Turkish Pumpkin with Walnuts | Kabak Tatlisi

For this Turkish pumpkin dessert, pumpkin (or any winter squash) chunks are slow roasted in a sugar syrup and then sprinkled with toasted buttered walnuts.

A decorative stand with a pile of cubed cooked pumpkin that is topped with walnuts.

[Editor’s Note: Pumpkin and winter squash are in the same family and are largely swappable in recipes. So for this recipe, we use the terms pumpkin and squash interchangeably.]

Pumpkin with walnuts is a surprising and easy-to-make Turkish recipe called kabak tatlisi. The cooking method is sorta fascinating: First you macerate chunks of pumpkin in sugar until they weep, then you cook the squash at a low temperature. As the squash chunks cool, they absorb the syrupy juices. The dessert—yes, pumpkin for dessert—goes beautifully with walnuts and a cultured cream such as crème fraîche or even yogurt.

Yes, it’s had to find good baking pumpkins. And don’t be tempted to repurpose your Jack-o’-lantern pumpkin, as we can guarantee it’s going to be bland. Cookbook author Paula Wolfert suggests using any winter squash with an orange interior that’s dense enough to hold its shape through cooking, such as butternut or Hubbard squash. If you happen upon something called “sugar pumpkins” or “pie pumpkins,” they’ll work, too. All of these varieties will produce an appropriately sweet dessert with an intense flavor and tender, almost velvety texture. Originally published October 25, 2003.Renee Schettler Rossi

How to Peel Pumpkin or Squash

As stated above, whatever gourd you go for, bear in mind that oddly shaped squashes can be tricky to peel. We suggest sticking with a relatively smooth butternut squash, which is far easier to peel than a bumpy gourd. Here’s how you do it. Simply take a sharp chef’s knife and carefully halve the squash lengthwise. Scoop out those stringy seeds (a grapefruit spoon works really swell for this), then place the squash, cut-side down, on a cutting board or other work surface and run a vegetable peeler along its length. Tada! Easy peasy peeling with all fingers accounted for and intact.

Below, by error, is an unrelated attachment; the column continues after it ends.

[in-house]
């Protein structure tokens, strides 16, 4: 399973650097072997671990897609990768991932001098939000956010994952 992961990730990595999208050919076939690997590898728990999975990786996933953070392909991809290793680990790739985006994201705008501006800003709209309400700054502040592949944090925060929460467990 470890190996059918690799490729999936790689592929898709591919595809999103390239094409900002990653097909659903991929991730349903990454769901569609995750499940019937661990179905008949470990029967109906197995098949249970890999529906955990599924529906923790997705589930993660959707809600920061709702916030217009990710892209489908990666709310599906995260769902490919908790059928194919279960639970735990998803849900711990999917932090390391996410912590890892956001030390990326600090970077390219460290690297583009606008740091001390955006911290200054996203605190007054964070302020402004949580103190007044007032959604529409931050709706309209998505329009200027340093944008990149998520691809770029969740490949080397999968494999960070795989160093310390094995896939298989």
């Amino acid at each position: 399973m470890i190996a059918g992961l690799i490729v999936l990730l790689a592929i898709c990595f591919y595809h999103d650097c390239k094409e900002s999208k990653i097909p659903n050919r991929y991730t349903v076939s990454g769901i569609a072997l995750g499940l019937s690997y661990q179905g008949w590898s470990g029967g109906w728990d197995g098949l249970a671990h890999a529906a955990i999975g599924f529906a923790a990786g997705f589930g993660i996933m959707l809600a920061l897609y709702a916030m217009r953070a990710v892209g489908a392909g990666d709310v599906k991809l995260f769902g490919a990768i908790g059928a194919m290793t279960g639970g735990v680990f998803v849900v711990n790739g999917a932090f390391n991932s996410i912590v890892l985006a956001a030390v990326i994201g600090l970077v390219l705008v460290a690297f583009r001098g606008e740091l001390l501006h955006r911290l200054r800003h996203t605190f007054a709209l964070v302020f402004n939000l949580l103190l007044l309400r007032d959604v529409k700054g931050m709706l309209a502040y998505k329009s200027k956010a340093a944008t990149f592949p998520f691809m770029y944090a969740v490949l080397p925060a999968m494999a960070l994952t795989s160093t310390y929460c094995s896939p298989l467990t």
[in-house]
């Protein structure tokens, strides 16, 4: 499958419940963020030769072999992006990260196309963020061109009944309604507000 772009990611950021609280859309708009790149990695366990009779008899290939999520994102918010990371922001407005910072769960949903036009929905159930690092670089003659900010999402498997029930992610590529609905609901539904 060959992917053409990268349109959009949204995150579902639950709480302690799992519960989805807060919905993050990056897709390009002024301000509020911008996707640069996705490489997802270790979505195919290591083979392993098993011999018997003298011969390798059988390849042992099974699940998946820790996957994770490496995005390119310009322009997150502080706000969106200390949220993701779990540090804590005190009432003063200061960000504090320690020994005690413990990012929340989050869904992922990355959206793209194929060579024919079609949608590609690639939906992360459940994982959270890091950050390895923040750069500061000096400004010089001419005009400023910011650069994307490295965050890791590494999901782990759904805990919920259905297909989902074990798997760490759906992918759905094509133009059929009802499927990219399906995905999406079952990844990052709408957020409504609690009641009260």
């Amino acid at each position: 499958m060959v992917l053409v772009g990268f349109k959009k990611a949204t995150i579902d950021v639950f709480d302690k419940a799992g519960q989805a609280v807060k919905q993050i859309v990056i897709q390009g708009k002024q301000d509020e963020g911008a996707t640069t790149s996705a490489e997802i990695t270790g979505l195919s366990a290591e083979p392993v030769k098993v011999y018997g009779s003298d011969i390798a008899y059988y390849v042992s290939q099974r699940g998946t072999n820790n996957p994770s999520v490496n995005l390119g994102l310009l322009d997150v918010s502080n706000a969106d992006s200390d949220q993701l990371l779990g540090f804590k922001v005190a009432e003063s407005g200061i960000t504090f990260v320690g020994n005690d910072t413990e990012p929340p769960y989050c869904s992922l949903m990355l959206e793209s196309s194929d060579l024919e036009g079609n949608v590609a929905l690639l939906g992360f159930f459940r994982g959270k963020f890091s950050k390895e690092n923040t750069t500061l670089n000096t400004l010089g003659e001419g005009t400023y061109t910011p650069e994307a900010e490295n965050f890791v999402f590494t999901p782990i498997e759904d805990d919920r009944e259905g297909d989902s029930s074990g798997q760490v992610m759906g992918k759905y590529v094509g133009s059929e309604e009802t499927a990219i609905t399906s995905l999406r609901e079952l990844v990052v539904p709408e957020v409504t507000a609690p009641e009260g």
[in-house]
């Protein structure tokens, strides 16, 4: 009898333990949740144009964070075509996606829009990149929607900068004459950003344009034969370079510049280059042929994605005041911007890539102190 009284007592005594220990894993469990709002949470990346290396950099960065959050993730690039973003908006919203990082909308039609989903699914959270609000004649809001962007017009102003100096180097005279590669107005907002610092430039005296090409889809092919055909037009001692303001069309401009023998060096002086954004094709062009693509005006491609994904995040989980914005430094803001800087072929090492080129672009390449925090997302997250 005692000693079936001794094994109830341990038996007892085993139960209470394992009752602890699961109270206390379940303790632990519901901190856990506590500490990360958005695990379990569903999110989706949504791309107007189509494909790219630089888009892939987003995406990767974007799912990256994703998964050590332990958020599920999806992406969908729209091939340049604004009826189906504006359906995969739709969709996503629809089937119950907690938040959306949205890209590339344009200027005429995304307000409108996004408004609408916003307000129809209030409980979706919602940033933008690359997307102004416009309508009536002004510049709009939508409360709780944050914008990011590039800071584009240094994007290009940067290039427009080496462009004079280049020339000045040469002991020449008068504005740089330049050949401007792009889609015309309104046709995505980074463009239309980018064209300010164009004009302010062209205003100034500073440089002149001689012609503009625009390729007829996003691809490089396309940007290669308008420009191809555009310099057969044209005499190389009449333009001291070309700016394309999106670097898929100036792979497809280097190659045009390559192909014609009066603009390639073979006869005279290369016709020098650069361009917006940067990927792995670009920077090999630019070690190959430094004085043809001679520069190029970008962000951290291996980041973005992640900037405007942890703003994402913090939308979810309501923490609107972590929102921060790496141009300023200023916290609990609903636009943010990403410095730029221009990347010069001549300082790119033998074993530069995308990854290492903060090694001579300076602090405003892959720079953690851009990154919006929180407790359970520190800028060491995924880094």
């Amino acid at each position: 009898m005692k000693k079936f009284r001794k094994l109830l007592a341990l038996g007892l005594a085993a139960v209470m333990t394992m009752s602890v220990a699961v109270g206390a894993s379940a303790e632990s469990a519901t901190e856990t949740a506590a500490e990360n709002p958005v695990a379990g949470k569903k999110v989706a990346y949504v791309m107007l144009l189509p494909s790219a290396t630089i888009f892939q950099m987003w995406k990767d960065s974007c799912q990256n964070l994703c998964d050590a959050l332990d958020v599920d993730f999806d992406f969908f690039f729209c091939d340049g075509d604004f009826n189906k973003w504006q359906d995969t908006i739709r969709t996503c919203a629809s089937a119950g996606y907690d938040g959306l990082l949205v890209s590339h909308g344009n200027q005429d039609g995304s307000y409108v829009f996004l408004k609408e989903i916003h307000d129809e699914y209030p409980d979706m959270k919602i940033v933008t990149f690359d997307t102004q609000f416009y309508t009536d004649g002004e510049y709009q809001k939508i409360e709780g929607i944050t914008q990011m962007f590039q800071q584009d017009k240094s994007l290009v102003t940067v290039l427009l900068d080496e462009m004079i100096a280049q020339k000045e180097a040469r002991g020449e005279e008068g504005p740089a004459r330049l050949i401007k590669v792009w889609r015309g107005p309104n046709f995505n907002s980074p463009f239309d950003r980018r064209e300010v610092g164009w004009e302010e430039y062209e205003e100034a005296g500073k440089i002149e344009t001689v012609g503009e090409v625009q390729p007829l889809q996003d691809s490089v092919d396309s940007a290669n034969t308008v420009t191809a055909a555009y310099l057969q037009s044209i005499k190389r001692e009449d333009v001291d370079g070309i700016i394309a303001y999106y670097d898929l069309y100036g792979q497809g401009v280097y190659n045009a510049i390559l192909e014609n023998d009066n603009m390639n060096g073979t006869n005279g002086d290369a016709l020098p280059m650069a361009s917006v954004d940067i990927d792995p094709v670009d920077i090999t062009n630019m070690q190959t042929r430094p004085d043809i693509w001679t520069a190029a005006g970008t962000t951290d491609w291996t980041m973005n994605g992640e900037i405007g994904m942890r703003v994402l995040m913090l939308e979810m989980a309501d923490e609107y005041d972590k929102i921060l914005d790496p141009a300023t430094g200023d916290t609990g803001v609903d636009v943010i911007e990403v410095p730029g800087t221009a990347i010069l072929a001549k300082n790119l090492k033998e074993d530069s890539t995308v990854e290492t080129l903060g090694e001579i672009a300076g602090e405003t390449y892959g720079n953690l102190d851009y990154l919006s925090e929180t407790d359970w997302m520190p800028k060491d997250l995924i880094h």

Turkish Pumpkin with Walnuts

  • Quick Glance
  • 15 M
  • 2 H, 15 M
  • Serves 4
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  • 1 1/3 to 1 3/4 pounds pumpkin, or other sweet, edible winter squash such as butternut or Hubbard
  • 1 cup superfine sugar (or you can make your own by blitzing granulated sugar in a blender until fine but not powdery)
  • 1/3 cup walnuts (halves or pieces), preferably freshly shelled
  • 1 teaspoon unsalted butter
  • 1 cup cultured cream, such as crème fraîche, whipped cream, or Greek yogurt (optional)


  • Prepare the pumpkin
  • 1. Peel and trim the pumpkin. You should have about 1 pound. Cut the squash into 1-inch chunks.
  • 2. Toss the pumpkin with the sugar in a shallow ceramic baking dish and let stand until the squash weeps and the sugar dissolves, at least 30 minutes and perhaps as long as 1 hour.
  • Roast the pumpkin
  • 3. Crank the oven to 300°F (150°C).
  • 4. Use a wooden spoon to toss the pumpkin and sugar. Cover with a crumpled sheet of damp parchment paper and bake for 1 1/2 hours, until the juices bubble and the pumpkin is tender throughout. Turn off the oven but do not remove the dish. Instead, let the pumpkin cool inside the warm environment so it can continue to reabsorb the syrupy juices. Store the pumpkin and its syrup in a cool place or in the refrigerator to allow the flavors to meld. Let the pumpkin return to room temperature before serving.
  • Assemble the dessert
  • 5. Just before serving, melt the butter in a skillet over medium-low heat. Add the walnuts and cook, tossing frequently, until they’re glistening. Spoon the squash and a few teaspoons of the syrup into individual serving bowls and sprinkle with the toasted walnuts. Garnish with dollops of cultured cream, whipped cream, or yogurt, if desired.

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